Today, there is almost nothing teams don’t know about their cars. Daniel Ricciardo and Nico Hülkenberg’s respective Renault R.S.19s each generate hundreds of gigabytes of data over a single Grand Prix weekend. Everything is measured in real time – the way the air flows over the car; engine, brake and exhaust temperatures; the loads placed on the car’s tyres or bodywork because of the different forces a car goes through; nothing – not even a stray gust of wind, a millimetre of steering correction, a brush of the brakes, a feathering of the throttle – goes unnoticed. There is no blind spot.

Engineers can ask drivers to make changes to the car in the middle of a race, based on the data they are seeing.

Different parameters are measured at different intervals. For example, Renault may log 1,000 samples of data per second during a single gear shift. Other, less critical, information may only be measured once every second.

Sometimes the data will pick up something a driver is doing even though he may not be aware he’s doing it. “You’re resting your foot too heavily on the brake pedal down the straights,” an engineer may inform a driver over the team radio, making him aware that he is inadvertently applying a minuscule degree of brake pressure that’s costing him straight-line speed. “You’re pressing ‘radio’ instead of ‘energy’,” a driver, accidentally pressing the radio button instead of the energy button on his steering wheel, was told at the recent Chinese Grand Prix.

All of this data is gathered by over 200 sensors fitted to each car and is streamed back in real time to the pit garage and to the team’s factories in Enstone and Viry, across more than 1,000 channels. “As soon as the data is back in the garage, in the pit lane, we start treating it,” said Renault’s Chief Information Officer Pierre d’Imbleval. “So we have a proper data centre in the garage, running approximately 160 virtual machines, virtual servers, with many algorithms to enrich the raw data that we get out of the car.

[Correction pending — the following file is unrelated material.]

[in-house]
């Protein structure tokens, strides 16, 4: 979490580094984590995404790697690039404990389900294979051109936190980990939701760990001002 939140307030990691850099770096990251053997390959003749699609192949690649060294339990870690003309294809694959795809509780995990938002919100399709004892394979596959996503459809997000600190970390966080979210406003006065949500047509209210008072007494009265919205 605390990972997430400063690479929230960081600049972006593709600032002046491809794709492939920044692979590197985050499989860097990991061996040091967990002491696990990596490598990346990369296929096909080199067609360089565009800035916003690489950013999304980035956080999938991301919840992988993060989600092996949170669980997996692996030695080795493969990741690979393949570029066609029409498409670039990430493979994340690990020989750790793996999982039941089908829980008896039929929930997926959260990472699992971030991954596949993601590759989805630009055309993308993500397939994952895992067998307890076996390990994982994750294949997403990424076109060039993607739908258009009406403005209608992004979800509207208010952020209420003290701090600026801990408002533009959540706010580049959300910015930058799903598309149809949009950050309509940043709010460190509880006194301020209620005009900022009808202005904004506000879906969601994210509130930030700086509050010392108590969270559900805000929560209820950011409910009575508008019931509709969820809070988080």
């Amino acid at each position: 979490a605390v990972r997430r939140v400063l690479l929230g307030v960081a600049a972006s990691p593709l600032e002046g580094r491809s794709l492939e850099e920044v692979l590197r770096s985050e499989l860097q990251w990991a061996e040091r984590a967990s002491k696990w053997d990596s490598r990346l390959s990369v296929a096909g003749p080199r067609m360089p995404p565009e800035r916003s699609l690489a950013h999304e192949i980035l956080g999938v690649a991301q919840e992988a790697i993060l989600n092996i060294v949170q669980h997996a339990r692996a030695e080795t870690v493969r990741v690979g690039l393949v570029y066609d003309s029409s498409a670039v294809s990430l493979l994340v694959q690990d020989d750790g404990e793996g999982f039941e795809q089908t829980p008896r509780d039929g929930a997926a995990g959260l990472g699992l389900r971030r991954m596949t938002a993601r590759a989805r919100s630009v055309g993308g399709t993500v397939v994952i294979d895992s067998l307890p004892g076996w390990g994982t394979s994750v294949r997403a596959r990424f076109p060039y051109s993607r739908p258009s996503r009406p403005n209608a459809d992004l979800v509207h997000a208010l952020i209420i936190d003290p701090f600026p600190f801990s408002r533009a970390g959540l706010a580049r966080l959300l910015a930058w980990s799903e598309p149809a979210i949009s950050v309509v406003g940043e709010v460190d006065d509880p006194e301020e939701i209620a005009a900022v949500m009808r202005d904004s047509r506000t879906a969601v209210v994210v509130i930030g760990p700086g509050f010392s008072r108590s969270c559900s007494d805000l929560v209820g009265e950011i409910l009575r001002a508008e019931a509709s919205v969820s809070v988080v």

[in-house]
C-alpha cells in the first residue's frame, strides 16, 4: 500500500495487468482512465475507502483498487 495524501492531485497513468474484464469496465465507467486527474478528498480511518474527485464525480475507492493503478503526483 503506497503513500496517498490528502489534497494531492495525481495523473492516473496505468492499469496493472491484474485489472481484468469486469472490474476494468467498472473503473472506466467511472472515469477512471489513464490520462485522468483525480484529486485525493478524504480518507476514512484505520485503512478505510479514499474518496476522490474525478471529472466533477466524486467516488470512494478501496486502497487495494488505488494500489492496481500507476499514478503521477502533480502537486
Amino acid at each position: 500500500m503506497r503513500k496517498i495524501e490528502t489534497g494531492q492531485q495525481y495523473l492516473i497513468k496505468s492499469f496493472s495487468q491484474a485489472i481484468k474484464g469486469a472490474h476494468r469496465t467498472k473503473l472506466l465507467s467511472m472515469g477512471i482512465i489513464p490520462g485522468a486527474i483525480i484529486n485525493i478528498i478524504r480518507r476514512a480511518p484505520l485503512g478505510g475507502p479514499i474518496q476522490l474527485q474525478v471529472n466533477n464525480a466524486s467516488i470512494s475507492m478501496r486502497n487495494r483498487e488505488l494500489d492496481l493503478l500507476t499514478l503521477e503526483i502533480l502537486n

Data is key to the development of new parts, the design process for which begins with CFD modelling.

“After that we have connectivity from the garage to the factory. So we have a large-bandwidth link provided by a network operator to be able to send all that data back to the factories to make even further analysis with more computing power that we have in the factories – both in Enstone and in Viry.”

“If something goes wrong in the garage, we can actually do the analysis in the factory and send the results back to our engineers on the track. And the opposite is true – if we lose connectivity with the factory, there is enough computing power at the track to run the main results that are necessary.”